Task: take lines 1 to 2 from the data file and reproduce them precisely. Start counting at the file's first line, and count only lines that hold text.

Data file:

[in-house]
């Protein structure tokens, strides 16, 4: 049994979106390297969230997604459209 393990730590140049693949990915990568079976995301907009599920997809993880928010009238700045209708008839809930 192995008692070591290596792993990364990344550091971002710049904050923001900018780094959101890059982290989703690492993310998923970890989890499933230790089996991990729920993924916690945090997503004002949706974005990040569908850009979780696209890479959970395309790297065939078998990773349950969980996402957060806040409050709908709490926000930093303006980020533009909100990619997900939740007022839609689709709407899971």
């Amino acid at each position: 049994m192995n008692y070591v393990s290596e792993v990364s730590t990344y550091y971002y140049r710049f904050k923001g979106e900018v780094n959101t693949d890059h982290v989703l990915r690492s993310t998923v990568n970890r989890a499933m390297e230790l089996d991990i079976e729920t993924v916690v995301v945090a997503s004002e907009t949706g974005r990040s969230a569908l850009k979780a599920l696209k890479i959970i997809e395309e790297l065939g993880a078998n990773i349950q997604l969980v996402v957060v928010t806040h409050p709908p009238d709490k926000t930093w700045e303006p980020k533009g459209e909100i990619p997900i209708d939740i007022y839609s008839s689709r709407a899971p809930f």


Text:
[in-house]
């Protein structure tokens, strides 16, 4: 049994979106390297969230997604459209 393990730590140049693949990915990568079976995301907009599920997809993880928010009238700045209708008839809930 192995008692070591290596792993990364990344550091971002710049904050923001900018780094959101890059982290989703690492993310998923970890989890499933230790089996991990729920993924916690945090997503004002949706974005990040569908850009979780696209890479959970395309790297065939078998990773349950969980996402957060806040409050709908709490926000930093303006980020533009909100990619997900939740007022839609689709709407899971």